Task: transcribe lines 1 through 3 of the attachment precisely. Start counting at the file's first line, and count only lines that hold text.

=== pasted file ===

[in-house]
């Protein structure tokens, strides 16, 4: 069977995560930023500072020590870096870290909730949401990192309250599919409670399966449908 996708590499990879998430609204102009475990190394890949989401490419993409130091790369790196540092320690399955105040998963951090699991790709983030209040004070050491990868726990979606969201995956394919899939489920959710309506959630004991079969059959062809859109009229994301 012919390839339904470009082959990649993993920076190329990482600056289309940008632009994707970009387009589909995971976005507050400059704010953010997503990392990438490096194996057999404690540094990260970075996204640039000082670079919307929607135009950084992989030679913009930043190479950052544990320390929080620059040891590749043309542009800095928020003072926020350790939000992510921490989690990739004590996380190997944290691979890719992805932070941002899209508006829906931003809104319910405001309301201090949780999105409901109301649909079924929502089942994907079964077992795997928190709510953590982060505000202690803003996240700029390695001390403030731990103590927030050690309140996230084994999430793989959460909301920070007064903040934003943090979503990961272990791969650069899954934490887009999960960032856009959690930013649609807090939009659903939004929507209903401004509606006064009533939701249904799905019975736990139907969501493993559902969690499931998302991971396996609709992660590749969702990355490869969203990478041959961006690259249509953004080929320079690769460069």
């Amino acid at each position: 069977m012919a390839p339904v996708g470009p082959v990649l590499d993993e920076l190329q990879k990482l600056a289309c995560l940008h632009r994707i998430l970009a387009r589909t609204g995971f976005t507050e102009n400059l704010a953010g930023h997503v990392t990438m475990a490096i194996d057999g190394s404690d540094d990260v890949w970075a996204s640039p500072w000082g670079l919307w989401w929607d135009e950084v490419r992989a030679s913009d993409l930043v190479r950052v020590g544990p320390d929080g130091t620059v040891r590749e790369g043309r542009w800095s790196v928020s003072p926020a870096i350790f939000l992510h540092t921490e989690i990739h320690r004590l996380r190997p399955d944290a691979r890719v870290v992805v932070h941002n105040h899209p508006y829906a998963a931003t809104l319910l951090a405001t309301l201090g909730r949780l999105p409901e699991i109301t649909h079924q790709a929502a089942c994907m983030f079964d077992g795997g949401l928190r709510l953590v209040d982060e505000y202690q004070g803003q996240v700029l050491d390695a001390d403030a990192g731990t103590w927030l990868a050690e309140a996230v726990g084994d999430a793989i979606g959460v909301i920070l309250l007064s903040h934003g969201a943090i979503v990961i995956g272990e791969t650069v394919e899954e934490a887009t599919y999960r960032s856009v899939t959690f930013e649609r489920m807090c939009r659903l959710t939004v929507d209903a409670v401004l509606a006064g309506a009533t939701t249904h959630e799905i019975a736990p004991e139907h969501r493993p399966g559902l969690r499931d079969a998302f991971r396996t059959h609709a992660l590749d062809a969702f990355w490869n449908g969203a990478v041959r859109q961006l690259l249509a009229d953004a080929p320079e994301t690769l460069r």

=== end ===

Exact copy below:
[in-house]
């Protein structure tokens, strides 16, 4: 069977995560930023500072020590870096870290909730949401990192309250599919409670399966449908 996708590499990879998430609204102009475990190394890949989401490419993409130091790369790196540092320690399955105040998963951090699991790709983030209040004070050491990868726990979606969201995956394919899939489920959710309506959630004991079969059959062809859109009229994301 012919390839339904470009082959990649993993920076190329990482600056289309940008632009994707970009387009589909995971976005507050400059704010953010997503990392990438490096194996057999404690540094990260970075996204640039000082670079919307929607135009950084992989030679913009930043190479950052544990320390929080620059040891590749043309542009800095928020003072926020350790939000992510921490989690990739004590996380190997944290691979890719992805932070941002899209508006829906931003809104319910405001309301201090949780999105409901109301649909079924929502089942994907079964077992795997928190709510953590982060505000202690803003996240700029390695001390403030731990103590927030050690309140996230084994999430793989959460909301920070007064903040934003943090979503990961272990791969650069899954934490887009999960960032856009959690930013649609807090939009659903939004929507209903401004509606006064009533939701249904799905019975736990139907969501493993559902969690499931998302991971396996609709992660590749969702990355490869969203990478041959961006690259249509953004080929320079690769460069």
């Amino acid at each position: 069977m012919a390839p339904v996708g470009p082959v990649l590499d993993e920076l190329q990879k990482l600056a289309c995560l940008h632009r994707i998430l970009a387009r589909t609204g995971f976005t507050e102009n400059l704010a953010g930023h997503v990392t990438m475990a490096i194996d057999g190394s404690d540094d990260v890949w970075a996204s640039p500072w000082g670079l919307w989401w929607d135009e950084v490419r992989a030679s913009d993409l930043v190479r950052v020590g544990p320390d929080g130091t620059v040891r590749e790369g043309r542009w800095s790196v928020s003072p926020a870096i350790f939000l992510h540092t921490e989690i990739h320690r004590l996380r190997p399955d944290a691979r890719v870290v992805v932070h941002n105040h899209p508006y829906a998963a931003t809104l319910l951090a405001t309301l201090g909730r949780l999105p409901e699991i109301t649909h079924q790709a929502a089942c994907m983030f079964d077992g795997g949401l928190r709510l953590v209040d982060e505000y202690q004070g803003q996240v700029l050491d390695a001390d403030a990192g731990t103590w927030l990868a050690e309140a996230v726990g084994d999430a793989i979606g959460v909301i920070l309250l007064s903040h934003g969201a943090i979503v990961i995956g272990e791969t650069v394919e899954e934490a887009t599919y999960r960032s856009v899939t959690f930013e649609r489920m807090c939009r659903l959710t939004v929507d209903a409670v401004l509606a006064g309506a009533t939701t249904h959630e799905i019975a736990p004991e139907h969501r493993p399966g559902l969690r499931d079969a998302f991971r396996t059959h609709a992660l590749d062809a969702f990355w490869n449908g969203a990478v041959r859109q961006l690259l249509a009229d953004a080929p320079e994301t690769l460069r």